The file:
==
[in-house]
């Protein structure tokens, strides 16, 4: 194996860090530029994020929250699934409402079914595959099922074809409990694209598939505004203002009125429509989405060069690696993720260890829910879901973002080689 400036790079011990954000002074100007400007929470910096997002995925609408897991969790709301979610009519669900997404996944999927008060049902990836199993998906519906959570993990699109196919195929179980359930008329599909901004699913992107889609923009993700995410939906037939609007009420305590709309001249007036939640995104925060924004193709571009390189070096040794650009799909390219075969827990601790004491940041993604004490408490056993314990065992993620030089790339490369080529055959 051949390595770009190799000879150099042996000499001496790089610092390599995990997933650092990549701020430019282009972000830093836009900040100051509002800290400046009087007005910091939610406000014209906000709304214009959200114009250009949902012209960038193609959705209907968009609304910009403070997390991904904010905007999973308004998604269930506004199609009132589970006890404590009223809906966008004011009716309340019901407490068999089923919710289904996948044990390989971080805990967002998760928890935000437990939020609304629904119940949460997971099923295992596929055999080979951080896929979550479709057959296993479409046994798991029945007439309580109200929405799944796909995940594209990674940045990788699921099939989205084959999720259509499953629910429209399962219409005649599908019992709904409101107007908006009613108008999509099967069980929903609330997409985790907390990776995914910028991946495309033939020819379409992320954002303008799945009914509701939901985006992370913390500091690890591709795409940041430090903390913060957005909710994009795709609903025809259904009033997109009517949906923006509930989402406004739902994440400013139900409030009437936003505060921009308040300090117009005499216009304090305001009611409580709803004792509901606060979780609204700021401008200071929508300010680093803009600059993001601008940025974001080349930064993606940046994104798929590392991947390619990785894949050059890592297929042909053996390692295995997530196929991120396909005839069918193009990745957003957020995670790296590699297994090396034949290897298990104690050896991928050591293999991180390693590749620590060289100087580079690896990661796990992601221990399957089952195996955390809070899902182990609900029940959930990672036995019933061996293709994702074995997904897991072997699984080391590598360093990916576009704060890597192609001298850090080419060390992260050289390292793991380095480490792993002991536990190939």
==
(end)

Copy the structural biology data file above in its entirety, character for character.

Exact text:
[in-house]
């Protein structure tokens, strides 16, 4: 194996860090530029994020929250699934409402079914595959099922074809409990694209598939505004203002009125429509989405060069690696993720260890829910879901973002080689 400036790079011990954000002074100007400007929470910096997002995925609408897991969790709301979610009519669900997404996944999927008060049902990836199993998906519906959570993990699109196919195929179980359930008329599909901004699913992107889609923009993700995410939906037939609007009420305590709309001249007036939640995104925060924004193709571009390189070096040794650009799909390219075969827990601790004491940041993604004490408490056993314990065992993620030089790339490369080529055959 051949390595770009190799000879150099042996000499001496790089610092390599995990997933650092990549701020430019282009972000830093836009900040100051509002800290400046009087007005910091939610406000014209906000709304214009959200114009250009949902012209960038193609959705209907968009609304910009403070997390991904904010905007999973308004998604269930506004199609009132589970006890404590009223809906966008004011009716309340019901407490068999089923919710289904996948044990390989971080805990967002998760928890935000437990939020609304629904119940949460997971099923295992596929055999080979951080896929979550479709057959296993479409046994798991029945007439309580109200929405799944796909995940594209990674940045990788699921099939989205084959999720259509499953629910429209399962219409005649599908019992709904409101107007908006009613108008999509099967069980929903609330997409985790907390990776995914910028991946495309033939020819379409992320954002303008799945009914509701939901985006992370913390500091690890591709795409940041430090903390913060957005909710994009795709609903025809259904009033997109009517949906923006509930989402406004739902994440400013139900409030009437936003505060921009308040300090117009005499216009304090305001009611409580709803004792509901606060979780609204700021401008200071929508300010680093803009600059993001601008940025974001080349930064993606940046994104798929590392991947390619990785894949050059890592297929042909053996390692295995997530196929991120396909005839069918193009990745957003957020995670790296590699297994090396034949290897298990104690050896991928050591293999991180390693590749620590060289100087580079690896990661796990992601221990399957089952195996955390809070899902182990609900029940959930990672036995019933061996293709994702074995997904897991072997699984080391590598360093990916576009704060890597192609001298850090080419060390992260050289390292793991380095480490792993002991536990190939």